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Re: uri-comp draft necessary?

From: Peter C Davis <peter.davis@neustar.biz>
Date: Thu, 19 Dec 2002 09:21:25 -0500
Message-ID: <3E01D5E5.7020206@neustar.biz>
To: jeremy@dunck.us
Cc: paul@prescod.net, miles@milessabin.com, www-tag@w3.org

Jeremy Dunck wrote:
> 
>> From: Paul Prescod <paul@prescod.net>
>> Miles Sabin wrote:
>> > ...
>>
>>> Right, but this document uses five distinct namespaces,
>>
> <snip>
> 
>> Whether the TAG says it or not, choosing names that are non-equivalent 
>> by network infrastructure rules is merely common sense and I've never 
>> heard of a violation of that rule.
>>
> 
> I'm not sure of the context of this argument... It seems to be more 
> about namespace URIs than URLs as used on the web in general.  At any 
> rate, I'd caution against the assertion that character case doesn't 
> matter in URLs.  It happens not to in IIS, because IIS directly maps URL 
> heirarchies to its file system, and that underlying file system is not 
> case sensitive.  However, in Apache, and per the RFC (IIRC) URLs -are- 
> case sensitive, and therefore http://www.microsoft.com/foo should not be 
> considered the same resource as http://www.microsoft.com/fOo, regardless 
> of what current improper implementations of web servers exist.
> 

Ah, but DNS names are always case insensitive, so while the local 
path-portion of a URL MAY be case insensitive (from the server 
perspective), the DNS name (and scheme, if i am not mistaken) will 
always be case insensitive.  IDN may complicate this further, but i have 
not looked closely enough to be certain of this.

> Hopefully, you're arguing a different line, and I can stop worrying.  ;)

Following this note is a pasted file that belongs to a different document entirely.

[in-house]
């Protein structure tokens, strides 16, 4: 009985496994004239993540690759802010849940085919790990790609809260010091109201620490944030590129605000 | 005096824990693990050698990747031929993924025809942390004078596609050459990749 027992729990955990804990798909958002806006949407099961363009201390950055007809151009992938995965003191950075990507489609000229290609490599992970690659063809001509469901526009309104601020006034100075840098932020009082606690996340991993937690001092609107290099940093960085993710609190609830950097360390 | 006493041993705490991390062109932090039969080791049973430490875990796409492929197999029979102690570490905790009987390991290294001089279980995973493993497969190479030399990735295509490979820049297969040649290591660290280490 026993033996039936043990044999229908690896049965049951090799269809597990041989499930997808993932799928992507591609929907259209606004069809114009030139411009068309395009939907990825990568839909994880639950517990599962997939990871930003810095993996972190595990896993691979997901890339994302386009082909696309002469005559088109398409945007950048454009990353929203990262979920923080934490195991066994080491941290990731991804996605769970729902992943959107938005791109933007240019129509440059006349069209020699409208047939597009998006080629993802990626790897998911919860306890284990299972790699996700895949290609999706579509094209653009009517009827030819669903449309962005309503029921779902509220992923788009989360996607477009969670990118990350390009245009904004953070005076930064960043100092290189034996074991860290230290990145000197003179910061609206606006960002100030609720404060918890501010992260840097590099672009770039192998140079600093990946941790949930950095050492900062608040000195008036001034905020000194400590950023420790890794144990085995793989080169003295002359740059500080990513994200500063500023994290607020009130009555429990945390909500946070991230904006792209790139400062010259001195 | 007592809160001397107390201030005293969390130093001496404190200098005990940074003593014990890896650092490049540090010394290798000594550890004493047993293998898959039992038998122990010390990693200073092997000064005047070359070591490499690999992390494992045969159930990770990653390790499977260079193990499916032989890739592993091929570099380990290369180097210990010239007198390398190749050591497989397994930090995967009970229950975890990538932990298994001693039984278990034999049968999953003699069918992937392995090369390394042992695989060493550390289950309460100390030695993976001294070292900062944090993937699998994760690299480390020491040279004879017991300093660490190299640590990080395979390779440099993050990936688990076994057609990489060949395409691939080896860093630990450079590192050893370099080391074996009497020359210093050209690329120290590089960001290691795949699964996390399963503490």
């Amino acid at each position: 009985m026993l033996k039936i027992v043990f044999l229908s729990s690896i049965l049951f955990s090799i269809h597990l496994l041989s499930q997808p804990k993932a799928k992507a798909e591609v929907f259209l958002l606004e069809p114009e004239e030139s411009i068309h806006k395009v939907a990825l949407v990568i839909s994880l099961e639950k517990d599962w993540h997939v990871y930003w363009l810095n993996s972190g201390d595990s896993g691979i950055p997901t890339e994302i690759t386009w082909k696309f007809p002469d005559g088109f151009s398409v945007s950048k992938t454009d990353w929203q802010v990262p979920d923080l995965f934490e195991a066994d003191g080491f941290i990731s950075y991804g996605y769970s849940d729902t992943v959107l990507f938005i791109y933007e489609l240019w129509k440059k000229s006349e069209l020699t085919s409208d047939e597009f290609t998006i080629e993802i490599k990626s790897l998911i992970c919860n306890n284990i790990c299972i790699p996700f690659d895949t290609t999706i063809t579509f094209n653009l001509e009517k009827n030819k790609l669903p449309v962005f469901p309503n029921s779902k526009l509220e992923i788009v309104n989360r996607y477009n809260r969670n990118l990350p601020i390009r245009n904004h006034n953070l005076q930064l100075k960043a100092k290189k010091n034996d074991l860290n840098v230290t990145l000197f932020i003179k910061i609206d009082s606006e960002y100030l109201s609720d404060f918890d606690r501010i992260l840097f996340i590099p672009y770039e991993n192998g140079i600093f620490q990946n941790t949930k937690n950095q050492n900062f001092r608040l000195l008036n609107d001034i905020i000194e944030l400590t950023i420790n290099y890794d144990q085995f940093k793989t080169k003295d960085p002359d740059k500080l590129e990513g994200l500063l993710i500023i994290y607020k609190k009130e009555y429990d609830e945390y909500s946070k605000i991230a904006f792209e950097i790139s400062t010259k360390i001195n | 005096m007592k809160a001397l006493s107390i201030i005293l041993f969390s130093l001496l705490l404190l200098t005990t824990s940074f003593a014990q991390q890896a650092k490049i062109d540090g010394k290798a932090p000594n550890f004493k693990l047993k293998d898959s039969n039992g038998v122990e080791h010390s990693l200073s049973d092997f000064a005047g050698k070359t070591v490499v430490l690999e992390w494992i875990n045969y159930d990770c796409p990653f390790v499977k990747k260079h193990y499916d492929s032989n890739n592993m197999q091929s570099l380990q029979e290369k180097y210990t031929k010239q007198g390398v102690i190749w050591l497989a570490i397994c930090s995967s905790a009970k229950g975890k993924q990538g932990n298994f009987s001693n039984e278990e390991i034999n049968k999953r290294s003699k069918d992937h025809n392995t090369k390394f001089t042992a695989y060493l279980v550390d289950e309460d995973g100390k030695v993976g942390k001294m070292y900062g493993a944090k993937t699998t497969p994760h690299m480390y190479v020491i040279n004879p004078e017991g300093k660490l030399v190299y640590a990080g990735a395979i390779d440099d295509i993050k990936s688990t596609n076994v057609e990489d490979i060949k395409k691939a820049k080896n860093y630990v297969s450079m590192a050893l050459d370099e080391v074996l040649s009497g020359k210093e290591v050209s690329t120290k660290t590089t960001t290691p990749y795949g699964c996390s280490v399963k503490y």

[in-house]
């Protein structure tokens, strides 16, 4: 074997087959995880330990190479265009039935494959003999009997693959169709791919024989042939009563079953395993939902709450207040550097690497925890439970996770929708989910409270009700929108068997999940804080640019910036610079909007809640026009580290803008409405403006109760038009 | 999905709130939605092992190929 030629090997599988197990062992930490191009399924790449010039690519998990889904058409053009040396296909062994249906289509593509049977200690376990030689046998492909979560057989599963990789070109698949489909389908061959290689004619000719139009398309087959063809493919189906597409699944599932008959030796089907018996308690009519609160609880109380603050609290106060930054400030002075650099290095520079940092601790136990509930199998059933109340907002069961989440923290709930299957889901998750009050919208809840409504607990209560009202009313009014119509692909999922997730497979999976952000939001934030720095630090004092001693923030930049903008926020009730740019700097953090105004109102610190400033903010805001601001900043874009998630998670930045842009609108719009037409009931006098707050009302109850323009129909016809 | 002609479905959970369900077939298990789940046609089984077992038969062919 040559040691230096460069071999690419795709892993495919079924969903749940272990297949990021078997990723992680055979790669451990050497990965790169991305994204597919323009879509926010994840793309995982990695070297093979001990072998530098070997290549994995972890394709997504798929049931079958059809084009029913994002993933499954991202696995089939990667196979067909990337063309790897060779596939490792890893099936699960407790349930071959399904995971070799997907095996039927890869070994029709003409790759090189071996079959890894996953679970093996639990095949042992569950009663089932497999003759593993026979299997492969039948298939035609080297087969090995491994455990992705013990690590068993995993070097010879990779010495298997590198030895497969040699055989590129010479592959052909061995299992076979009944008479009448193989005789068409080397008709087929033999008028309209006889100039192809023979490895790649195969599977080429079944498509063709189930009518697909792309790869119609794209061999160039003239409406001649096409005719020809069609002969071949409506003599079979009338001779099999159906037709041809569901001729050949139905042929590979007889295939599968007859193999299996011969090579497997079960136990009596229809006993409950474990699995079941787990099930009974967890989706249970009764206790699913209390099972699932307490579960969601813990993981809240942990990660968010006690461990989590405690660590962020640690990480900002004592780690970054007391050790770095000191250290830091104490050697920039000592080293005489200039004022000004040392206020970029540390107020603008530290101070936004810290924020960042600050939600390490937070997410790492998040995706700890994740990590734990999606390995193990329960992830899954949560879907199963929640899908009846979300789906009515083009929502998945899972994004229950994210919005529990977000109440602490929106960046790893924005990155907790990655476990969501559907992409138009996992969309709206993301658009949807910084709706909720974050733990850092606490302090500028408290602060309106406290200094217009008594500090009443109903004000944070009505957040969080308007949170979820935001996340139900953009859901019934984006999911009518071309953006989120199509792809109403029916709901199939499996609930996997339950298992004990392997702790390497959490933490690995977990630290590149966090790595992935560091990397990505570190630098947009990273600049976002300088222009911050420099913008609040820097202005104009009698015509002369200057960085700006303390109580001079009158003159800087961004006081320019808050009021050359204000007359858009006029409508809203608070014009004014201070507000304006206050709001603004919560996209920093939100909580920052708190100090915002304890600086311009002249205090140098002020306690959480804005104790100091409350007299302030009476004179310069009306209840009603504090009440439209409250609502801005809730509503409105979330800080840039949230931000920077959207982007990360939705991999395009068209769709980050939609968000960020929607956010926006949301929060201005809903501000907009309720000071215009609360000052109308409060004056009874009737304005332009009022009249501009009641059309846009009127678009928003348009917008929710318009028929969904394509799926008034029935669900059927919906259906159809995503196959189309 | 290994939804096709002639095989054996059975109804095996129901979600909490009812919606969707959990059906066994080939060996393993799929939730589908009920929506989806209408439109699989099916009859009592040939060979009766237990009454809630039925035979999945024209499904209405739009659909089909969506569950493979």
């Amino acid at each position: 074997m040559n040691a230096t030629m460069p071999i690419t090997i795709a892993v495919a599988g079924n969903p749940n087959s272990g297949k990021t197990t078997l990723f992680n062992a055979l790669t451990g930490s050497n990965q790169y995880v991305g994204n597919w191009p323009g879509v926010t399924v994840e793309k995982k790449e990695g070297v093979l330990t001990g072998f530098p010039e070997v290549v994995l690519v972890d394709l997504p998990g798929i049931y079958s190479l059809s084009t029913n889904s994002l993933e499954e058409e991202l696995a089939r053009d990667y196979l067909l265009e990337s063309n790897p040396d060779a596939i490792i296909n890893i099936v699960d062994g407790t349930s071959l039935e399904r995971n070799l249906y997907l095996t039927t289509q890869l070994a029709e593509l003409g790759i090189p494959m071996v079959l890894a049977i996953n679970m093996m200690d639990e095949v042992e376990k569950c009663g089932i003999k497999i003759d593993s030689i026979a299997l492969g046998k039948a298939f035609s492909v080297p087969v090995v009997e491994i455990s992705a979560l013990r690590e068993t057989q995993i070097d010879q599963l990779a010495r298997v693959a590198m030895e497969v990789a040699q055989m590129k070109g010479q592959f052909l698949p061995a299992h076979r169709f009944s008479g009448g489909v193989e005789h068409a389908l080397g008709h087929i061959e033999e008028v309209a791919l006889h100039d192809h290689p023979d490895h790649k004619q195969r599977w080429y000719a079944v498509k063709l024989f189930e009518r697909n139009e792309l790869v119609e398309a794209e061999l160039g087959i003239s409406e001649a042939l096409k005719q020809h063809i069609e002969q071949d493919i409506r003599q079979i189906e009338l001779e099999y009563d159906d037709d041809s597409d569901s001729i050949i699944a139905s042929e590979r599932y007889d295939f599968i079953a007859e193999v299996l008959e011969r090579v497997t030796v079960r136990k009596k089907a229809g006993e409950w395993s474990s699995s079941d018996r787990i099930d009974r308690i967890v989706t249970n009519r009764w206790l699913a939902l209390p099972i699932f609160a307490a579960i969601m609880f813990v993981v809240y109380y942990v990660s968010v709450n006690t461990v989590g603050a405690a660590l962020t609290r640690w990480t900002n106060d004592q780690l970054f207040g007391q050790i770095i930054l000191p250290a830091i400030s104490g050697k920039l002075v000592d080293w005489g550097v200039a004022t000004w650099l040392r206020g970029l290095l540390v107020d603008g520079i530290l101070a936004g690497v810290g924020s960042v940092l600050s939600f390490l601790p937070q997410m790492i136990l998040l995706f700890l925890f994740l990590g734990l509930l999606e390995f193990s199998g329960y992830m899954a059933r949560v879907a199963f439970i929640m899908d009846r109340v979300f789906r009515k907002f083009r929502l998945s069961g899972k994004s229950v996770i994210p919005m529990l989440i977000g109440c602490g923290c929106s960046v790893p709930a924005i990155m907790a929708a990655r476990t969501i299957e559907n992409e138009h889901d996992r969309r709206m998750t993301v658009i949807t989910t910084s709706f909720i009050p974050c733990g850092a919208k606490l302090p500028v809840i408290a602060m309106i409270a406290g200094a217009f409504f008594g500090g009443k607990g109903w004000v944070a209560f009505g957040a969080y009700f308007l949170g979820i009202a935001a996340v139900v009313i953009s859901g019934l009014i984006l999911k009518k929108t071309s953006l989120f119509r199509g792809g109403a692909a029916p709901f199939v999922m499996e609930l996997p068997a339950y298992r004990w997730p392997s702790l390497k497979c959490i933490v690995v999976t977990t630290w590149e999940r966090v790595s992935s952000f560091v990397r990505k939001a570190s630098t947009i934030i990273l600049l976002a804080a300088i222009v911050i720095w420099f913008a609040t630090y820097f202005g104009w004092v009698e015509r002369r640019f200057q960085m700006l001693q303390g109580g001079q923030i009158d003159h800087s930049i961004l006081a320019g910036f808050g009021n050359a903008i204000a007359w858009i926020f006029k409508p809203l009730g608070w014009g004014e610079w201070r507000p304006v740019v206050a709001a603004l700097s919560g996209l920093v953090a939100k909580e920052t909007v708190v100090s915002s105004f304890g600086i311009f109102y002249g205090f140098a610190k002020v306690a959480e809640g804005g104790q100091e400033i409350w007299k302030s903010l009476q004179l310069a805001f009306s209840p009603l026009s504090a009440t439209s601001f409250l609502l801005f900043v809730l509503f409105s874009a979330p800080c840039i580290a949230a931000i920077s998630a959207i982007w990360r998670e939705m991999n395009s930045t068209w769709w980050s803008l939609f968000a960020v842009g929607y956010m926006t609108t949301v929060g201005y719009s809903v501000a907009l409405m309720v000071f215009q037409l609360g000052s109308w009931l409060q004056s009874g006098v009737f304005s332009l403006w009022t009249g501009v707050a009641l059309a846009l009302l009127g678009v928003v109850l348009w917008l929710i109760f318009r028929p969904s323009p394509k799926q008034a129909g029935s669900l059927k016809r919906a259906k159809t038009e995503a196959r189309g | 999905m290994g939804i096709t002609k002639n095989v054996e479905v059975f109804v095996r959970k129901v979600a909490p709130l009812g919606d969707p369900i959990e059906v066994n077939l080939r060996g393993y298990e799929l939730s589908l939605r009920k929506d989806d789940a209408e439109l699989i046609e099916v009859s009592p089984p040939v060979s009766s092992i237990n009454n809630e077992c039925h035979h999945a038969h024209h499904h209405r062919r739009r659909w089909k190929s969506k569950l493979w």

> 
>> As far as "/" vs. "/default.asp", I'm 99% sure that IIS lets me take 
>> more fine grained control of that default equivalence if I need to do 
>> so. If I've been silly enough to deploy those two namespace URIs, I am 
>> probably not hosed...it will just take a little bit more effort to 
>> disambiguate them.
>>
> 
> It does.  Any given file (in the current directory) can be made the 
> "default" for a particular directory, so that "/" and "/foo" can be the 
> same.
> 
> As a side note, I'm pretty sure that a request to 
> "www.example.com/somedirectory" is not even treated as equivalent to 
> "www.example.com/somedirectory/" by IIS... I think the former request is 
> redirected to the latter.

Yes, this is the case.  HTTP implimentations send 302 responses to 
useragents neglecting the trailing "/", where a directory match was 
found.  This provides a means of normalization by the server.  Not a bad 
approach, given that (presumablly) the server operator understands URL 
equivalance... perhaps the server should be tasked with any 
normalization, prior to any equivalence processing by the useragent?

> 
>>  Paul Prescod
>  -Jeremy Dunck


-- 
--- peterd

<Quote type="random">
You can't have everything. Where would you put it?
<Author>Stephen Wright</Author>
</Quote>

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Received on Thursday, 19 December 2002 09:29:14 GMT

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